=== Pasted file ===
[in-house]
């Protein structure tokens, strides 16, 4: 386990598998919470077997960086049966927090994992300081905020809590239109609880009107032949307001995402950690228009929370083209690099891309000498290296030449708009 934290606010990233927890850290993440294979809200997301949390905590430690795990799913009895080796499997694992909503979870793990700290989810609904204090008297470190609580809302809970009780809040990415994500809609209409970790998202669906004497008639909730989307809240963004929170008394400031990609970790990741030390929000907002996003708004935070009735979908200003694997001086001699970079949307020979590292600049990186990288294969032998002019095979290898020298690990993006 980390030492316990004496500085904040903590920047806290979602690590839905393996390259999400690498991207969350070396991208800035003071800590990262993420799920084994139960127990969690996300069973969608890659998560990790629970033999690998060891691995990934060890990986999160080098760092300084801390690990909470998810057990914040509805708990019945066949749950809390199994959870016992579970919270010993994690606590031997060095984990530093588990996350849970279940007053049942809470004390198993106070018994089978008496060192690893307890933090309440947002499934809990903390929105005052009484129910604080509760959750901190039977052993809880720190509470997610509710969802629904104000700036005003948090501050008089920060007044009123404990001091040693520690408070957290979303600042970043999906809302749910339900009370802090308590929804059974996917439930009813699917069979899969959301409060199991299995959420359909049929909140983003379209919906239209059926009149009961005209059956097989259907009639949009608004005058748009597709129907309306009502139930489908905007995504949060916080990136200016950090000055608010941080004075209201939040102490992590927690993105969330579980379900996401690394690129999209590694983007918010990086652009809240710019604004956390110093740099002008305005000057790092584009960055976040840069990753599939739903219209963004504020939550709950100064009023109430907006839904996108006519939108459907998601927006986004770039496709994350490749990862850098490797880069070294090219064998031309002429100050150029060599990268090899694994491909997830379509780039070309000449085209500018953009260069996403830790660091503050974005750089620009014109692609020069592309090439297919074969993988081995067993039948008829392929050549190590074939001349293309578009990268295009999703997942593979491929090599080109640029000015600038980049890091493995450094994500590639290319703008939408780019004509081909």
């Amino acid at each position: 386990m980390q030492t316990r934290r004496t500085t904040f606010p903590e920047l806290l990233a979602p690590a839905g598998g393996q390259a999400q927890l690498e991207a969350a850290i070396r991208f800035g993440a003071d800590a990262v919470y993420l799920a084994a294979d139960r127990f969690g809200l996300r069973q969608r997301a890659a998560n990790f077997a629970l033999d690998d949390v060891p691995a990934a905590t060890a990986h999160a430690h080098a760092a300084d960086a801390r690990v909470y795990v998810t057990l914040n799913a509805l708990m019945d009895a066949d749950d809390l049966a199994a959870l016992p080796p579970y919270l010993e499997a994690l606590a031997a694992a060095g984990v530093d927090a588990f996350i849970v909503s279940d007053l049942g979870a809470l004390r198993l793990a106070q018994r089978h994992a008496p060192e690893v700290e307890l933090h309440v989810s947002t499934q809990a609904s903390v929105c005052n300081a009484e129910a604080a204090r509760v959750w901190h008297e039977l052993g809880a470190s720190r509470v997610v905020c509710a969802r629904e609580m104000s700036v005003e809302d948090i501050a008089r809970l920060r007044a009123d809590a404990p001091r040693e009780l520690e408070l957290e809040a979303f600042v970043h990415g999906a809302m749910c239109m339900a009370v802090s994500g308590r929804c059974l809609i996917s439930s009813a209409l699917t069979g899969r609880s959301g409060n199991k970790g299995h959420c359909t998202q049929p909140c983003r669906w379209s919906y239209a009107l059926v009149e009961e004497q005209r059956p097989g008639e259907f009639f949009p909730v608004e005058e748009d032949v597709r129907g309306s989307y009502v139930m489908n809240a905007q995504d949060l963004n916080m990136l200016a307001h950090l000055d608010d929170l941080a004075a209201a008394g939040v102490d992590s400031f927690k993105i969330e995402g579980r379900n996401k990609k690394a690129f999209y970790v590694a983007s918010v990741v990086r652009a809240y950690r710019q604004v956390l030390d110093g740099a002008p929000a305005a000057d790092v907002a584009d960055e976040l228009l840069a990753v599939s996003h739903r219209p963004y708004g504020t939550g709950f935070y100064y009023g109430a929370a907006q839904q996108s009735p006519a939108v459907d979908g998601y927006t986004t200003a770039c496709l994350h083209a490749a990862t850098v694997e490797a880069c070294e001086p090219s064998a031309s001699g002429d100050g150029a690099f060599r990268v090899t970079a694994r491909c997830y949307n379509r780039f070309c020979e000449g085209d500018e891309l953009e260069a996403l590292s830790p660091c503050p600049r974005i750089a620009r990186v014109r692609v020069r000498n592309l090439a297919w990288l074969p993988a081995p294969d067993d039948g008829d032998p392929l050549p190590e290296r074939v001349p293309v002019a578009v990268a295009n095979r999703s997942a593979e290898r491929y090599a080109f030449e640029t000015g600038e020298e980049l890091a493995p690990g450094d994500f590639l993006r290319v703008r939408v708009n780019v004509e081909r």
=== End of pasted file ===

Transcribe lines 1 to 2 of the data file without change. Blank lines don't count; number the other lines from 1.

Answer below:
[in-house]
């Protein structure tokens, strides 16, 4: 386990598998919470077997960086049966927090994992300081905020809590239109609880009107032949307001995402950690228009929370083209690099891309000498290296030449708009 934290606010990233927890850290993440294979809200997301949390905590430690795990799913009895080796499997694992909503979870793990700290989810609904204090008297470190609580809302809970009780809040990415994500809609209409970790998202669906004497008639909730989307809240963004929170008394400031990609970790990741030390929000907002996003708004935070009735979908200003694997001086001699970079949307020979590292600049990186990288294969032998002019095979290898020298690990993006 980390030492316990004496500085904040903590920047806290979602690590839905393996390259999400690498991207969350070396991208800035003071800590990262993420799920084994139960127990969690996300069973969608890659998560990790629970033999690998060891691995990934060890990986999160080098760092300084801390690990909470998810057990914040509805708990019945066949749950809390199994959870016992579970919270010993994690606590031997060095984990530093588990996350849970279940007053049942809470004390198993106070018994089978008496060192690893307890933090309440947002499934809990903390929105005052009484129910604080509760959750901190039977052993809880720190509470997610509710969802629904104000700036005003948090501050008089920060007044009123404990001091040693520690408070957290979303600042970043999906809302749910339900009370802090308590929804059974996917439930009813699917069979899969959301409060199991299995959420359909049929909140983003379209919906239209059926009149009961005209059956097989259907009639949009608004005058748009597709129907309306009502139930489908905007995504949060916080990136200016950090000055608010941080004075209201939040102490992590927690993105969330579980379900996401690394690129999209590694983007918010990086652009809240710019604004956390110093740099002008305005000057790092584009960055976040840069990753599939739903219209963004504020939550709950100064009023109430907006839904996108006519939108459907998601927006986004770039496709994350490749990862850098490797880069070294090219064998031309002429100050150029060599990268090899694994491909997830379509780039070309000449085209500018953009260069996403830790660091503050974005750089620009014109692609020069592309090439297919074969993988081995067993039948008829392929050549190590074939001349293309578009990268295009999703997942593979491929090599080109640029000015600038980049890091493995450094994500590639290319703008939408780019004509081909």